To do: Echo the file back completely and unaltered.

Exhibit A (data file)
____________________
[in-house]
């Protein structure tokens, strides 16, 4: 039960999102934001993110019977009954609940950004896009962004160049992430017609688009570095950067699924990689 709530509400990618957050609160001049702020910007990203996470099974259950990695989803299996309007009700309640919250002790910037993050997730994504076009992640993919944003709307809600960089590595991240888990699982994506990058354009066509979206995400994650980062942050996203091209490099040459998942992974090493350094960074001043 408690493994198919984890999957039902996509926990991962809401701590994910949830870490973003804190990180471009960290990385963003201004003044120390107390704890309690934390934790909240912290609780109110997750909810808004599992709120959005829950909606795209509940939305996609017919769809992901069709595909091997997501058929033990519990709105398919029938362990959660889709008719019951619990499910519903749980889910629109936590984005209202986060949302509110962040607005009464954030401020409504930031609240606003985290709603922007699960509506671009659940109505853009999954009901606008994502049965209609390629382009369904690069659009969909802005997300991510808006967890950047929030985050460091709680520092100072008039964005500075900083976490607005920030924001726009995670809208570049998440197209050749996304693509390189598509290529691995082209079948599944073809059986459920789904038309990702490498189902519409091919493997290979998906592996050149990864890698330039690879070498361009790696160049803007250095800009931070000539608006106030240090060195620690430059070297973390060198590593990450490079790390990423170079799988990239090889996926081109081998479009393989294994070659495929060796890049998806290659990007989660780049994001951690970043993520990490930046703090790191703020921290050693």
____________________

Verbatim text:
[in-house]
């Protein structure tokens, strides 16, 4: 039960999102934001993110019977009954609940950004896009962004160049992430017609688009570095950067699924990689 709530509400990618957050609160001049702020910007990203996470099974259950990695989803299996309007009700309640919250002790910037993050997730994504076009992640993919944003709307809600960089590595991240888990699982994506990058354009066509979206995400994650980062942050996203091209490099040459998942992974090493350094960074001043 408690493994198919984890999957039902996509926990991962809401701590994910949830870490973003804190990180471009960290990385963003201004003044120390107390704890309690934390934790909240912290609780109110997750909810808004599992709120959005829950909606795209509940939305996609017919769809992901069709595909091997997501058929033990519990709105398919029938362990959660889709008719019951619990499910519903749980889910629109936590984005209202986060949302509110962040607005009464954030401020409504930031609240606003985290709603922007699960509506671009659940109505853009999954009901606008994502049965209609390629382009369904690069659009969909802005997300991510808006967890950047929030985050460091709680520092100072008039964005500075900083976490607005920030924001726009995670809208570049998440197209050749996304693509390189598509290529691995082209079948599944073809059986459920789904038309990702490498189902519409091919493997290979998906592996050149990864890698330039690879070498361009790696160049803007250095800009931070000539608006106030240090060195620690430059070297973390060198590593990450490079790390990423170079799988990239090889996926081109081998479009393989294994070659495929060796890049998806290659990007989660780049994001951690970043993520990490930046703090790191703020921290050693």